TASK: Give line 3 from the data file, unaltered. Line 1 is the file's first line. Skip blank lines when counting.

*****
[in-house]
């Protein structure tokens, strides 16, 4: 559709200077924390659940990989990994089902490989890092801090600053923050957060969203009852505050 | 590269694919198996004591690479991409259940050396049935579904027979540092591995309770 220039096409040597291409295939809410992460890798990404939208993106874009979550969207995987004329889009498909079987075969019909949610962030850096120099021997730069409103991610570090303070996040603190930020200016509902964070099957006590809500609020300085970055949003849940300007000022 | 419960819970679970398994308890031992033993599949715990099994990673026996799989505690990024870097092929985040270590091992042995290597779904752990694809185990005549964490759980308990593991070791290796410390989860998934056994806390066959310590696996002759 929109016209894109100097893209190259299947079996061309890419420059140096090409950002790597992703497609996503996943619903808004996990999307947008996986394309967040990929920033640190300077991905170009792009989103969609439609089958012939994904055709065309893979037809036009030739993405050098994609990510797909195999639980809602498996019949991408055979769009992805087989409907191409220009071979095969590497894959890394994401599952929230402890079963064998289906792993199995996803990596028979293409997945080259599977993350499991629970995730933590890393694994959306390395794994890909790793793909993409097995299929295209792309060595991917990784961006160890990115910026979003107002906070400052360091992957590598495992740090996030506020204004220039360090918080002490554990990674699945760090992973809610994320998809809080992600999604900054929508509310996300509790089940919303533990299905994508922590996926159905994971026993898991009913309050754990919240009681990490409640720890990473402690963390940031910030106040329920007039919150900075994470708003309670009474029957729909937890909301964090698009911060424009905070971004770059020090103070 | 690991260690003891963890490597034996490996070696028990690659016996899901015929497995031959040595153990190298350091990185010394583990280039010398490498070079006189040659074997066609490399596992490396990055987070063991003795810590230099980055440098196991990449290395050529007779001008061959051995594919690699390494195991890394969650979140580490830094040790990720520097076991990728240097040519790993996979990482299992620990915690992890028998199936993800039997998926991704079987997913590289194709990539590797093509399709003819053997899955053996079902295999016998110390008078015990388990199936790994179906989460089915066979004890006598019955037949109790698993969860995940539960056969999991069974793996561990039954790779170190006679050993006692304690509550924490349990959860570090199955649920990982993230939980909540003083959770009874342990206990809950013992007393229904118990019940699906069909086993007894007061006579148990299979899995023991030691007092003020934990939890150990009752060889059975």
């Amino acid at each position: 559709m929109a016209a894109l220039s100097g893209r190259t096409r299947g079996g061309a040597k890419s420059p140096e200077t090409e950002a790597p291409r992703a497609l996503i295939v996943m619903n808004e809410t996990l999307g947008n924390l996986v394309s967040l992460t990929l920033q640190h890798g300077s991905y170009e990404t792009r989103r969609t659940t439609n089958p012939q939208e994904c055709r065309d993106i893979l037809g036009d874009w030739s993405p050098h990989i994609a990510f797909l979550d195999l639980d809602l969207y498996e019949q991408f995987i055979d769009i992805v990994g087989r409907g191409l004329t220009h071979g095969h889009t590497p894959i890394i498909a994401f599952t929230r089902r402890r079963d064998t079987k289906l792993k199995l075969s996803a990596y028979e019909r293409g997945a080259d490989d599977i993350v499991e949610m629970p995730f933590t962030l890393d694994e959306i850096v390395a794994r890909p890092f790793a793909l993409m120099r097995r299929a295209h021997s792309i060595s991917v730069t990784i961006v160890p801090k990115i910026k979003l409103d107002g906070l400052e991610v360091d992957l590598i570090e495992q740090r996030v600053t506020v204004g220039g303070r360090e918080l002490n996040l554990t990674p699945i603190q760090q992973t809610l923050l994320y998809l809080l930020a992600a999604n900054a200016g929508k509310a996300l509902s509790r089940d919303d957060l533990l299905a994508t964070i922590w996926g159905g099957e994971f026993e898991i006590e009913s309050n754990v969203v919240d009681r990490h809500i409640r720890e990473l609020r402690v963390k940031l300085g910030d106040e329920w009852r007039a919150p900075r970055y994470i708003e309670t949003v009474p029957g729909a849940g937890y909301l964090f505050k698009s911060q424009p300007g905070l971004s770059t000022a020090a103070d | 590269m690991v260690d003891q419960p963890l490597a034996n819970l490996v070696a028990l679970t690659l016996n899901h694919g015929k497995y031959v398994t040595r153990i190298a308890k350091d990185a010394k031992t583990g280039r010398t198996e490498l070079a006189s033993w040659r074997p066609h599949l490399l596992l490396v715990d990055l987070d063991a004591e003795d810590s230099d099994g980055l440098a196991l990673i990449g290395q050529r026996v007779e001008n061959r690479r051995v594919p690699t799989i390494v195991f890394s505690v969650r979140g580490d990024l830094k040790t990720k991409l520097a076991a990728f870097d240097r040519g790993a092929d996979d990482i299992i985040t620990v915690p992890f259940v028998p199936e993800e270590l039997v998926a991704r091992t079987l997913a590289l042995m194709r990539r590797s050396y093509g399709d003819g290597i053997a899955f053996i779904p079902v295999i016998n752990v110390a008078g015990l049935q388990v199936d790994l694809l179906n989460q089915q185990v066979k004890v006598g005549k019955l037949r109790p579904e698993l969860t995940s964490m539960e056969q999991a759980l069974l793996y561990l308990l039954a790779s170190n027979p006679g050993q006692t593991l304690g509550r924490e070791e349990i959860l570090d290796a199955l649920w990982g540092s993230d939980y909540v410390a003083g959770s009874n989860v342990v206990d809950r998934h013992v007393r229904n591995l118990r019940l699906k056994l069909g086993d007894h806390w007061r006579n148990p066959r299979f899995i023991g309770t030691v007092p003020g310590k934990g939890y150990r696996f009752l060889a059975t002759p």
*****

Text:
């Amino acid at each position: 559709m929109a016209a894109l220039s100097g893209r190259t096409r299947g079996g061309a040597k890419s420059p140096e200077t090409e950002a790597p291409r992703a497609l996503i295939v996943m619903n808004e809410t996990l999307g947008n924390l996986v394309s967040l992460t990929l920033q640190h890798g300077s991905y170009e990404t792009r989103r969609t659940t439609n089958p012939q939208e994904c055709r065309d993106i893979l037809g036009d874009w030739s993405p050098h990989i994609a990510f797909l979550d195999l639980d809602l969207y498996e019949q991408f995987i055979d769009i992805v990994g087989r409907g191409l004329t220009h071979g095969h889009t590497p894959i890394i498909a994401f599952t929230r089902r402890r079963d064998t079987k289906l792993k199995l075969s996803a990596y028979e019909r293409g997945a080259d490989d599977i993350v499991e949610m629970p995730f933590t962030l890393d694994e959306i850096v390395a794994r890909p890092f790793a793909l993409m120099r097995r299929a295209h021997s792309i060595s991917v730069t990784i961006v160890p801090k990115i910026k979003l409103d107002g906070l400052e991610v360091d992957l590598i570090e495992q740090r996030v600053t506020v204004g220039g303070r360090e918080l002490n996040l554990t990674p699945i603190q760090q992973t809610l923050l994320y998809l809080l930020a992600a999604n900054a200016g929508k509310a996300l509902s509790r089940d919303d957060l533990l299905a994508t964070i922590w996926g159905g099957e994971f026993e898991i006590e009913s309050n754990v969203v919240d009681r990490h809500i409640r720890e990473l609020r402690v963390k940031l300085g910030d106040e329920w009852r007039a919150p900075r970055y994470i708003e309670t949003v009474p029957g729909a849940g937890y909301l964090f505050k698009s911060q424009p300007g905070l971004s770059t000022a020090a103070d | 590269m690991v260690d003891q419960p963890l490597a034996n819970l490996v070696a028990l679970t690659l016996n899901h694919g015929k497995y031959v398994t040595r153990i190298a308890k350091d990185a010394k031992t583990g280039r010398t198996e490498l070079a006189s033993w040659r074997p066609h599949l490399l596992l490396v715990d990055l987070d063991a004591e003795d810590s230099d099994g980055l440098a196991l990673i990449g290395q050529r026996v007779e001008n061959r690479r051995v594919p690699t799989i390494v195991f890394s505690v969650r979140g580490d990024l830094k040790t990720k991409l520097a076991a990728f870097d240097r040519g790993a092929d996979d990482i299992i985040t620990v915690p992890f259940v028998p199936e993800e270590l039997v998926a991704r091992t079987l997913a590289l042995m194709r990539r590797s050396y093509g399709d003819g290597i053997a899955f053996i779904p079902v295999i016998n752990v110390a008078g015990l049935q388990v199936d790994l694809l179906n989460q089915q185990v066979k004890v006598g005549k019955l037949r109790p579904e698993l969860t995940s964490m539960e056969q999991a759980l069974l793996y561990l308990l039954a790779s170190n027979p006679g050993q006692t593991l304690g509550r924490e070791e349990i959860l570090d290796a199955l649920w990982g540092s993230d939980y909540v410390a003083g959770s009874n989860v342990v206990d809950r998934h013992v007393r229904n591995l118990r019940l699906k056994l069909g086993d007894h806390w007061r006579n148990p066959r299979f899995i023991g309770t030691v007092p003020g310590k934990g939890y150990r696996f009752l060889a059975t002759p």